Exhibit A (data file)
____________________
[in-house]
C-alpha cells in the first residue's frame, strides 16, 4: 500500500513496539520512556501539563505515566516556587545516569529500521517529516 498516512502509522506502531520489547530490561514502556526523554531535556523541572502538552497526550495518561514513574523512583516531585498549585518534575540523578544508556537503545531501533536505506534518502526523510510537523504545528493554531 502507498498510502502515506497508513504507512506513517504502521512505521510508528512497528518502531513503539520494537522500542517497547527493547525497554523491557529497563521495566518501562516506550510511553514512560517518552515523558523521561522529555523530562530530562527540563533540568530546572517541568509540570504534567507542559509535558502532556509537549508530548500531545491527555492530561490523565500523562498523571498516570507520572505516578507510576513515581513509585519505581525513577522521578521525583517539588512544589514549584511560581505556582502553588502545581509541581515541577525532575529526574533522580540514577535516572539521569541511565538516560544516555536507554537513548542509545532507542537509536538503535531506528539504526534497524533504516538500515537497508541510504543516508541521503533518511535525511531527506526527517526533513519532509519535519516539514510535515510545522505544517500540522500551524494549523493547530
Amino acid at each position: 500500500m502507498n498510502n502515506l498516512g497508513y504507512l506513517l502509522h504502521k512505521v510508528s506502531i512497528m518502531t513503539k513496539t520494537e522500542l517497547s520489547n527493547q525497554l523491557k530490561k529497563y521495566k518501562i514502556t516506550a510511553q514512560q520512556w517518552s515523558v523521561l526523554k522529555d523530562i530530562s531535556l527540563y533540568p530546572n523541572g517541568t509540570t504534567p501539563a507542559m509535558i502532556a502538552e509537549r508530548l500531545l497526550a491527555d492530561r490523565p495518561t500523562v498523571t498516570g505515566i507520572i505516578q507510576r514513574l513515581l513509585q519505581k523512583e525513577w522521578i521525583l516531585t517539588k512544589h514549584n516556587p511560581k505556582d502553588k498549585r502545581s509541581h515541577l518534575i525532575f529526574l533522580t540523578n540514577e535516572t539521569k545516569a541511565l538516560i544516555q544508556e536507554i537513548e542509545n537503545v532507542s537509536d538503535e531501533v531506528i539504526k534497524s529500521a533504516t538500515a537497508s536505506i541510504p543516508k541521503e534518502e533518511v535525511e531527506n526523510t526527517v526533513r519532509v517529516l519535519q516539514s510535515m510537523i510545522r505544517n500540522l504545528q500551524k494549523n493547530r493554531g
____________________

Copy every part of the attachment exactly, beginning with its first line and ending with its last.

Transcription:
[in-house]
C-alpha cells in the first residue's frame, strides 16, 4: 500500500513496539520512556501539563505515566516556587545516569529500521517529516 498516512502509522506502531520489547530490561514502556526523554531535556523541572502538552497526550495518561514513574523512583516531585498549585518534575540523578544508556537503545531501533536505506534518502526523510510537523504545528493554531 502507498498510502502515506497508513504507512506513517504502521512505521510508528512497528518502531513503539520494537522500542517497547527493547525497554523491557529497563521495566518501562516506550510511553514512560517518552515523558523521561522529555523530562530530562527540563533540568530546572517541568509540570504534567507542559509535558502532556509537549508530548500531545491527555492530561490523565500523562498523571498516570507520572505516578507510576513515581513509585519505581525513577522521578521525583517539588512544589514549584511560581505556582502553588502545581509541581515541577525532575529526574533522580540514577535516572539521569541511565538516560544516555536507554537513548542509545532507542537509536538503535531506528539504526534497524533504516538500515537497508541510504543516508541521503533518511535525511531527506526527517526533513519532509519535519516539514510535515510545522505544517500540522500551524494549523493547530
Amino acid at each position: 500500500m502507498n498510502n502515506l498516512g497508513y504507512l506513517l502509522h504502521k512505521v510508528s506502531i512497528m518502531t513503539k513496539t520494537e522500542l517497547s520489547n527493547q525497554l523491557k530490561k529497563y521495566k518501562i514502556t516506550a510511553q514512560q520512556w517518552s515523558v523521561l526523554k522529555d523530562i530530562s531535556l527540563y533540568p530546572n523541572g517541568t509540570t504534567p501539563a507542559m509535558i502532556a502538552e509537549r508530548l500531545l497526550a491527555d492530561r490523565p495518561t500523562v498523571t498516570g505515566i507520572i505516578q507510576r514513574l513515581l513509585q519505581k523512583e525513577w522521578i521525583l516531585t517539588k512544589h514549584n516556587p511560581k505556582d502553588k498549585r502545581s509541581h515541577l518534575i525532575f529526574l533522580t540523578n540514577e535516572t539521569k545516569a541511565l538516560i544516555q544508556e536507554i537513548e542509545n537503545v532507542s537509536d538503535e531501533v531506528i539504526k534497524s529500521a533504516t538500515a537497508s536505506i541510504p543516508k541521503e534518502e533518511v535525511e531527506n526523510t526527517v526533513r519532509v517529516l519535519q516539514s510535515m510537523i510545522r505544517n500540522l504545528q500551524k494549523n493547530r493554531g